Mercedes driver Nico Rosberg has broken Lewis Hamilton's monopoly of this year's pole positions, going fastest in qualifying for the Spanish Grand Prix, which is sponsored by Pirelli. With track temperatures peaking up to 49 degrees, the P Zero Orange hard tyres and P Zero White medium tyres had plenty of work to do, but once again delivered a consistent performance.
Strategy will make a key difference to the race tomorrow, with the tyre usage pattern already dictated by qualifying. With the medium tyre expected to be the main race tyre tomorrow, lapping Barcelona over a second faster than the hard compound, some of the front-running drivers hoped to get through Q1 using the hard tyre only.
This, however, was no straightforward task due to the difference in performance between the two compounds. In the end, both Mercedes drivers as well Ferrari's Sebastian Vettel managed to get through the session using the hard tyres only: significantly Hamilton set fastest time in the session using what is theoretically the slower compound.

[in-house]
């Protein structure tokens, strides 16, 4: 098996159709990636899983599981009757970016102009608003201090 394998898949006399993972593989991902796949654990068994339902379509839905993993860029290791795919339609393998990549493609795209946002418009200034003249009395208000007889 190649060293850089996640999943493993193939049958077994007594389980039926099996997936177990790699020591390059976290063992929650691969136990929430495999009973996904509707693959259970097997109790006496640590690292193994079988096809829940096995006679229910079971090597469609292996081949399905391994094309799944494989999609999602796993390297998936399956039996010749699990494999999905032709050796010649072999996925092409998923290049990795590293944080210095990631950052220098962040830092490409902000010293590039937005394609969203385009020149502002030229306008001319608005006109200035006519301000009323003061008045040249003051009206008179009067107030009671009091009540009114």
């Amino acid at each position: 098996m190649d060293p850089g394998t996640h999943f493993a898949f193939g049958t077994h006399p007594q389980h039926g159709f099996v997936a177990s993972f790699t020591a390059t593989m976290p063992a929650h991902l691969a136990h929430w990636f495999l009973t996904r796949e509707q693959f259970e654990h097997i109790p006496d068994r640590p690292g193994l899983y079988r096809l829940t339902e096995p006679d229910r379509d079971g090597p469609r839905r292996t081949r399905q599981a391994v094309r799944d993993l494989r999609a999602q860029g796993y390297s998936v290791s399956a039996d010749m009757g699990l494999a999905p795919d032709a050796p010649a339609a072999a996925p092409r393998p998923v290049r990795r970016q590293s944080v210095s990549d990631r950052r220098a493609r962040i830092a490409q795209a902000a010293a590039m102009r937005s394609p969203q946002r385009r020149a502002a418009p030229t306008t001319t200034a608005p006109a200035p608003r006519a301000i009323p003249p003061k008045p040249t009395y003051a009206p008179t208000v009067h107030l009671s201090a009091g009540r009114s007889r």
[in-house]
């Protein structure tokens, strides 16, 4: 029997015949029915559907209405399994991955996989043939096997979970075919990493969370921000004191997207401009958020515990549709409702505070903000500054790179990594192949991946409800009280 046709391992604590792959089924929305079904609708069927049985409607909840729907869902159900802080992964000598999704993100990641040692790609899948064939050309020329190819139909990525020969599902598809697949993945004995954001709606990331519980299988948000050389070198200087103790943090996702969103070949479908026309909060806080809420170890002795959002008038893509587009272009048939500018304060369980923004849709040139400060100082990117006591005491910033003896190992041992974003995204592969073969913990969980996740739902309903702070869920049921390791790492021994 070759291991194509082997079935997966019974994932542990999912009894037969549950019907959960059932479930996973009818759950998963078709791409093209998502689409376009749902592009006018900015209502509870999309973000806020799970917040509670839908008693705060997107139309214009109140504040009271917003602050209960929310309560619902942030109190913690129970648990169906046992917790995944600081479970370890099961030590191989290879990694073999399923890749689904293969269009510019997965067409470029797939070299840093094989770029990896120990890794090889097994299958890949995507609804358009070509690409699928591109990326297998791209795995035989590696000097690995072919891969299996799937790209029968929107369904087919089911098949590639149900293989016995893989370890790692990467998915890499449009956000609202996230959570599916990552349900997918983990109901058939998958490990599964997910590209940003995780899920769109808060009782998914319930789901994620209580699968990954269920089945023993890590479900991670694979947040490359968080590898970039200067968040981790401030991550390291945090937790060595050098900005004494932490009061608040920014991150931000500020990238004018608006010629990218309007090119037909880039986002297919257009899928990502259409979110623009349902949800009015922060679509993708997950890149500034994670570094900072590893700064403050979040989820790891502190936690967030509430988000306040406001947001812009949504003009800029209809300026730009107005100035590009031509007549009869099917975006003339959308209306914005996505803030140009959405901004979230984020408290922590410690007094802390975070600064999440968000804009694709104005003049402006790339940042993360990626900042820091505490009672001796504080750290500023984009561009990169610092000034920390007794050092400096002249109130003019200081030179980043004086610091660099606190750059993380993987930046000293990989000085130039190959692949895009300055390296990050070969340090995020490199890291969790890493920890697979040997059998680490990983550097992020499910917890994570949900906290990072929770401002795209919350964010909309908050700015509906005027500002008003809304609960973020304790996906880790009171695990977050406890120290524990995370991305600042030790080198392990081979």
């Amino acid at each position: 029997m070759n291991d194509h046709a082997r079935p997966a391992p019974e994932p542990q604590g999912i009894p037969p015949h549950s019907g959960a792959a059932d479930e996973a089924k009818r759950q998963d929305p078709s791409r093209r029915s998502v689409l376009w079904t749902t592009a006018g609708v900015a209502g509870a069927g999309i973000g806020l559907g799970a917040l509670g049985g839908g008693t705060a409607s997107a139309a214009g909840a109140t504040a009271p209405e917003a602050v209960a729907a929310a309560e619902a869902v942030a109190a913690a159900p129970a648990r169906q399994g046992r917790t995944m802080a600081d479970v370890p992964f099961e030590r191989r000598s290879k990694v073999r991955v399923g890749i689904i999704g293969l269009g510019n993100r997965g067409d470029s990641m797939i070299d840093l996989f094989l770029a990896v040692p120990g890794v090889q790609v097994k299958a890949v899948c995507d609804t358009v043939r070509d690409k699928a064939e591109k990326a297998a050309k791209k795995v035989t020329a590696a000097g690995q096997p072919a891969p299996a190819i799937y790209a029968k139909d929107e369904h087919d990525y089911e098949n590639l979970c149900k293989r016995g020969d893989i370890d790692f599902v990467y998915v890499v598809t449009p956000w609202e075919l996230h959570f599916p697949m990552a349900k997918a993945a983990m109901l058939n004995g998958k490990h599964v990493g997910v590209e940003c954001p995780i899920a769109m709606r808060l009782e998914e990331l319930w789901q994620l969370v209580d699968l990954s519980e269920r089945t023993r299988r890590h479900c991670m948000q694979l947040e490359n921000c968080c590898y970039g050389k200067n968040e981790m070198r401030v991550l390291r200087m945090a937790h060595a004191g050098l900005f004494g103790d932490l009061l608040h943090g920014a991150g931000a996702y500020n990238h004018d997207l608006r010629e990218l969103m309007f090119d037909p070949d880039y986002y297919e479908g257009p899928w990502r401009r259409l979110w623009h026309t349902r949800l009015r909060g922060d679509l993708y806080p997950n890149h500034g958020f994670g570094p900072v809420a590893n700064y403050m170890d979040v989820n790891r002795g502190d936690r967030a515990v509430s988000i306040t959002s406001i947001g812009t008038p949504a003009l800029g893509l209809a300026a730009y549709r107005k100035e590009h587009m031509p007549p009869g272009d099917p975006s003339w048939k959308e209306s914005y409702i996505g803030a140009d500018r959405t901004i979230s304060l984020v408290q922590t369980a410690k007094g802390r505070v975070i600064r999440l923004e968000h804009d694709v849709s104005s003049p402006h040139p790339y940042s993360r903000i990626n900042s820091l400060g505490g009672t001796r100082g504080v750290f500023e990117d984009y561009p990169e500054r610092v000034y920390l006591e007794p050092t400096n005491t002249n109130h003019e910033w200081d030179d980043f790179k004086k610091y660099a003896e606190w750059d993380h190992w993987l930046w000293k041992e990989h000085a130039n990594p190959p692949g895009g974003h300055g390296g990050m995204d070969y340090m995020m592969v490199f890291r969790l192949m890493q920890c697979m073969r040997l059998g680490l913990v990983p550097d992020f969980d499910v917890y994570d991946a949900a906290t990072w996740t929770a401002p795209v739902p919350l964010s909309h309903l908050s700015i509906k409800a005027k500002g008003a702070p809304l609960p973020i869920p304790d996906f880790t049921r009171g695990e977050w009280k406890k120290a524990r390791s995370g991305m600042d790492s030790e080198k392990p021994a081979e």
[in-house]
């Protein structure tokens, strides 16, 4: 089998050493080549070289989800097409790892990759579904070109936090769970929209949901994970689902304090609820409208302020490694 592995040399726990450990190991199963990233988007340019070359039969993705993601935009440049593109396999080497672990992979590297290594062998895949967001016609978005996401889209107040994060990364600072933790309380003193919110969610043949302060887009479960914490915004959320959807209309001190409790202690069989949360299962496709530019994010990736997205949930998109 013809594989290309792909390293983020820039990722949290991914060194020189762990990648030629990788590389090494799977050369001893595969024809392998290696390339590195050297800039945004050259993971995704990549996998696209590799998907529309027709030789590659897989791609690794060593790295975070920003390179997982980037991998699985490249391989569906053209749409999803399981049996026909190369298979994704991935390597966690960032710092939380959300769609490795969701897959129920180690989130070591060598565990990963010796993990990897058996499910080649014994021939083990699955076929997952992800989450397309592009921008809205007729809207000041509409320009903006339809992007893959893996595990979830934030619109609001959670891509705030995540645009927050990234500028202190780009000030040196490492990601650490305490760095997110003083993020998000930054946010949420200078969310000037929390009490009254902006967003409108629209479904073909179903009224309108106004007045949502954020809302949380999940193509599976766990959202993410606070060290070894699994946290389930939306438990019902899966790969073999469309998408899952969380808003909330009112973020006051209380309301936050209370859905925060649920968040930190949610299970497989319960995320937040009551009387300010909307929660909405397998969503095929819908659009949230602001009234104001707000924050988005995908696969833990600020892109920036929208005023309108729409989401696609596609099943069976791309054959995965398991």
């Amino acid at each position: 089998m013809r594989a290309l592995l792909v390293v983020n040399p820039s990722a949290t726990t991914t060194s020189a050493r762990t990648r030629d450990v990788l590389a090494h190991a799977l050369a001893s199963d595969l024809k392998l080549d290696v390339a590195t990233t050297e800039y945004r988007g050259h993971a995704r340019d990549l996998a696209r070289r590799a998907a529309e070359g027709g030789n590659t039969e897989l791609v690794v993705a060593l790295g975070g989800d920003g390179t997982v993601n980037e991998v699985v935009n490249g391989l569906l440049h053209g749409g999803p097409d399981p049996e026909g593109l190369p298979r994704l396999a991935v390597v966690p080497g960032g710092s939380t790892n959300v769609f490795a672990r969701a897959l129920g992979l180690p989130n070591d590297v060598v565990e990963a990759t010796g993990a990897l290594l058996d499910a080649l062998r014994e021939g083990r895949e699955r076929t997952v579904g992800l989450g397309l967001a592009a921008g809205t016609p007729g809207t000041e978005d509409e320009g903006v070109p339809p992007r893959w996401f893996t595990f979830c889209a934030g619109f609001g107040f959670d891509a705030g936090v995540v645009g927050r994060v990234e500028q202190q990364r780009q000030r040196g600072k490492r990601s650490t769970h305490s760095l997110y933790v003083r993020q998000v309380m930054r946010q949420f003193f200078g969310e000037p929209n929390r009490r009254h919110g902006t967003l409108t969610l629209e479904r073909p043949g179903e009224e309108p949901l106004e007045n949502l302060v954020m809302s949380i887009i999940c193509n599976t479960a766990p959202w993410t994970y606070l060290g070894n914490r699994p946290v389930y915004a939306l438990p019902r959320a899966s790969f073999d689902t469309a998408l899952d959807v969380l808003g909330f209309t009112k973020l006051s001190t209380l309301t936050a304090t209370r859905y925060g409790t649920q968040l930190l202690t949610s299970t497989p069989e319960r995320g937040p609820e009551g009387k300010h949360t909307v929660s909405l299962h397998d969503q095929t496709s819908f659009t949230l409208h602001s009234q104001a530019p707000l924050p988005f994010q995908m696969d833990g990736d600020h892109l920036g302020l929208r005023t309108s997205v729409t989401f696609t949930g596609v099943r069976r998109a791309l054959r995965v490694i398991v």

Mercedes maintained its advantage throughout Q2 and Q3, with Rosberg claiming pole position from his team mate. Vettel was third and Raikkonen seventh, but having saved a set of medium tyres (in Q1 and Q3 respectively), the Ferrari drivers are also in a strong tactical position for the race. The top five in Q2 ran just once: again with the aim of preserving as many new medium tyres as possible for the race.
In FP3, run in significantly cooler conditions this morning, Rosberg was fastest on the medium tyres – having also gone quickest during the hard tyre runs earlier in the session.
Paul Hembery: "Qualifying ran along the lines that we expected, both in terms of relative car performance and also tyre behaviour. Wear and degradation are in line with expectations, to make a two-stopper tomorrow the most likely strategy, even though a three-stopper is in theory slightly faster. Track temperatures have been warm today and these are the same conditions that we will experience during the race tomorrow. Consequently the teams should have enough accurate data to formulate the optimal race strategy for tomorrow and work out where they might be able to gain a tactical advantage."
The strategy predictor
A three-stop strategy is theoretically slightly quicker for the 66-lap race, but doesn't justify the traffic risks involved. Consequently, a two-stopper is actually more likely: especially for the cars at the front of the grid. The best strategy would be start on medium, medium again on lap 23, hard on lap 50. The theoretically fastest three-stopper is to start on the medium, switch to medium again on laps 17 and 35, before a final stint on the hard from lap 55.
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